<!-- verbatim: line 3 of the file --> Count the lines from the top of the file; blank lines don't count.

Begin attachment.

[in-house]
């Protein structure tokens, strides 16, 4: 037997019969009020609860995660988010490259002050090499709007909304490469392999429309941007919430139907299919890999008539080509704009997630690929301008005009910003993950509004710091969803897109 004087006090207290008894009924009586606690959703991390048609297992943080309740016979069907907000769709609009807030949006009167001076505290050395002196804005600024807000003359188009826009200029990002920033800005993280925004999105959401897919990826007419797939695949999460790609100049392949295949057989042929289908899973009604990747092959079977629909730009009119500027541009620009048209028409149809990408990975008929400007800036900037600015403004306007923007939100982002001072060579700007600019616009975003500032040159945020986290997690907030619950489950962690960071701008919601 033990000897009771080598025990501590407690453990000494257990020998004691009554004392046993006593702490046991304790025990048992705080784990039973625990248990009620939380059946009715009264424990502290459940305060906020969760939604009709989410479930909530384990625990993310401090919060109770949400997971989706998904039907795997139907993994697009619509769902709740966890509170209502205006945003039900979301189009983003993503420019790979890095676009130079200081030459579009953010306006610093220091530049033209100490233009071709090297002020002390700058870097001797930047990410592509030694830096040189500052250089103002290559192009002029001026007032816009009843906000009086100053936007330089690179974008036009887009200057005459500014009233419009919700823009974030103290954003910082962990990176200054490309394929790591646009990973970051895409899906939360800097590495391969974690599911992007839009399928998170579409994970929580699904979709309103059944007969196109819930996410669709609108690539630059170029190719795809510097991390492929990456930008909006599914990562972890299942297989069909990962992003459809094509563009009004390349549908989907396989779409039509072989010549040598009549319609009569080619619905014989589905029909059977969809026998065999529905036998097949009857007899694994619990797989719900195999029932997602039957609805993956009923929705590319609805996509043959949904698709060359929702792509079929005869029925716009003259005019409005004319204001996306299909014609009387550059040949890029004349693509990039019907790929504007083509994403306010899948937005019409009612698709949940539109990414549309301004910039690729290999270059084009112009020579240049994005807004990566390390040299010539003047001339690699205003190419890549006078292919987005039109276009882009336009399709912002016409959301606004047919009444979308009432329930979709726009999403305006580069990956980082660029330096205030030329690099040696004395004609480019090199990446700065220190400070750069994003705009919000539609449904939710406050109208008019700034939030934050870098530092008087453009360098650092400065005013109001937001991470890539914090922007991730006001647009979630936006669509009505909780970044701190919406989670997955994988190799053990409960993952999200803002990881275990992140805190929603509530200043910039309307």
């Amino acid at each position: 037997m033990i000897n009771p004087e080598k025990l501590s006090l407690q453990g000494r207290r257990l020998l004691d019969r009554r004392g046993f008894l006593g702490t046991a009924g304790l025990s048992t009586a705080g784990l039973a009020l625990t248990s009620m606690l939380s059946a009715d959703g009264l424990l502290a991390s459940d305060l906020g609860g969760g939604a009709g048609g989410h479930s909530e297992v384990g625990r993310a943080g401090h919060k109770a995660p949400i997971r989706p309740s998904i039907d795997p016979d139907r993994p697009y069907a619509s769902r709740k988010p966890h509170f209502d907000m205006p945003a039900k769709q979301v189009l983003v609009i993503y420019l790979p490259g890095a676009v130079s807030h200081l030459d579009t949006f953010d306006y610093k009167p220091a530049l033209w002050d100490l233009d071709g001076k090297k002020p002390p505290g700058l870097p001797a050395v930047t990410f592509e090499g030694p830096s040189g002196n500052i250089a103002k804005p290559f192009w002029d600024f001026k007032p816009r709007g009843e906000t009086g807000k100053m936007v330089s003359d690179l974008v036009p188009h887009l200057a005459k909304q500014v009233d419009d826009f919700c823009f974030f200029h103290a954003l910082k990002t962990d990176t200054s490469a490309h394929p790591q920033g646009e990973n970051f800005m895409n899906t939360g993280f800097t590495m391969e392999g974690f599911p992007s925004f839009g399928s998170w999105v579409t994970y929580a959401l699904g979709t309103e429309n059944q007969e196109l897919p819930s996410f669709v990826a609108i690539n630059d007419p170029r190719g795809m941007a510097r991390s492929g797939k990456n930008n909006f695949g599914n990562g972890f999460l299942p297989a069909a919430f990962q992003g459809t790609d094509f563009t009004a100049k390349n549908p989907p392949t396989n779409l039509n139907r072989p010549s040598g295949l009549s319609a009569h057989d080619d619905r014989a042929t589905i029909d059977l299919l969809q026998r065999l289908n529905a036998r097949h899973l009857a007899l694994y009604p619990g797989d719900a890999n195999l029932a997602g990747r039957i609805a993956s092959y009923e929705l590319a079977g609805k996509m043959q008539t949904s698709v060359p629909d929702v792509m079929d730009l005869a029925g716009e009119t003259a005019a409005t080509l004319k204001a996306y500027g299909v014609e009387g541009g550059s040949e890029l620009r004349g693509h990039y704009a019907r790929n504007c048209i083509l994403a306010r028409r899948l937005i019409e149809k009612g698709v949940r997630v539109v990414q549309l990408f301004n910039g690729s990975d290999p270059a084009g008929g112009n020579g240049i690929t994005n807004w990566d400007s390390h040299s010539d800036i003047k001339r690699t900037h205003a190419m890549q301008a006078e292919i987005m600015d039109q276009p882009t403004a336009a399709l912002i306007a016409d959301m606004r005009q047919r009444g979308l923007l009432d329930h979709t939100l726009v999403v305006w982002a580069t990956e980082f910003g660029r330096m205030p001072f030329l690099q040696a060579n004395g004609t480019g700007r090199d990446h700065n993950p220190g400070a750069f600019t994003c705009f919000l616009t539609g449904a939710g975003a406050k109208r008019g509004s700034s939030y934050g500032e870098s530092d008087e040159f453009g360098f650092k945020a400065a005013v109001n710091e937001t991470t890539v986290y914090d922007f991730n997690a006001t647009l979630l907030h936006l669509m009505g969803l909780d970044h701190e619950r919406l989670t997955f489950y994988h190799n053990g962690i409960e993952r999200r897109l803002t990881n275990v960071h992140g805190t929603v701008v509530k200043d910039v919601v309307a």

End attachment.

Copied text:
């Amino acid at each position: 037997m033990i000897n009771p004087e080598k025990l501590s006090l407690q453990g000494r207290r257990l020998l004691d019969r009554r004392g046993f008894l006593g702490t046991a009924g304790l025990s048992t009586a705080g784990l039973a009020l625990t248990s009620m606690l939380s059946a009715d959703g009264l424990l502290a991390s459940d305060l906020g609860g969760g939604a009709g048609g989410h479930s909530e297992v384990g625990r993310a943080g401090h919060k109770a995660p949400i997971r989706p309740s998904i039907d795997p016979d139907r993994p697009y069907a619509s769902r709740k988010p966890h509170f209502d907000m205006p945003a039900k769709q979301v189009l983003v609009i993503y420019l790979p490259g890095a676009v130079s807030h200081l030459d579009t949006f953010d306006y610093k009167p220091a530049l033209w002050d100490l233009d071709g001076k090297k002020p002390p505290g700058l870097p001797a050395v930047t990410f592509e090499g030694p830096s040189g002196n500052i250089a103002k804005p290559f192009w002029d600024f001026k007032p816009r709007g009843e906000t009086g807000k100053m936007v330089s003359d690179l974008v036009p188009h887009l200057a005459k909304q500014v009233d419009d826009f919700c823009f974030f200029h103290a954003l910082k990002t962990d990176t200054s490469a490309h394929p790591q920033g646009e990973n970051f800005m895409n899906t939360g993280f800097t590495m391969e392999g974690f599911p992007s925004f839009g399928s998170w999105v579409t994970y929580a959401l699904g979709t309103e429309n059944q007969e196109l897919p819930s996410f669709v990826a609108i690539n630059d007419p170029r190719g795809m941007a510097r991390s492929g797939k990456n930008n909006f695949g599914n990562g972890f999460l299942p297989a069909a919430f990962q992003g459809t790609d094509f563009t009004a100049k390349n549908p989907p392949t396989n779409l039509n139907r072989p010549s040598g295949l009549s319609a009569h057989d080619d619905r014989a042929t589905i029909d059977l299919l969809q026998r065999l289908n529905a036998r097949h899973l009857a007899l694994y009604p619990g797989d719900a890999n195999l029932a997602g990747r039957i609805a993956s092959y009923e929705l590319a079977g609805k996509m043959q008539t949904s698709v060359p629909d929702v792509m079929d730009l005869a029925g716009e009119t003259a005019a409005t080509l004319k204001a996306y500027g299909v014609e009387g541009g550059s040949e890029l620009r004349g693509h990039y704009a019907r790929n504007c048209i083509l994403a306010r028409r899948l937005i019409e149809k009612g698709v949940r997630v539109v990414q549309l990408f301004n910039g690729s990975d290999p270059a084009g008929g112009n020579g240049i690929t994005n807004w990566d400007s390390h040299s010539d800036i003047k001339r690699t900037h205003a190419m890549q301008a006078e292919i987005m600015d039109q276009p882009t403004a336009a399709l912002i306007a016409d959301m606004r005009q047919r009444g979308l923007l009432d329930h979709t939100l726009v999403v305006w982002a580069t990956e980082f910003g660029r330096m205030p001072f030329l690099q040696a060579n004395g004609t480019g700007r090199d990446h700065n993950p220190g400070a750069f600019t994003c705009f919000l616009t539609g449904a939710g975003a406050k109208r008019g509004s700034s939030y934050g500032e870098s530092d008087e040159f453009g360098f650092k945020a400065a005013v109001n710091e937001t991470t890539v986290y914090d922007f991730n997690a006001t647009l979630l907030h936006l669509m009505g969803l909780d970044h701190e619950r919406l989670t997955f489950y994988h190799n053990g962690i409960e993952r999200r897109l803002t990881n275990v960071h992140g805190t929603v701008v509530k200043d910039v919601v309307a």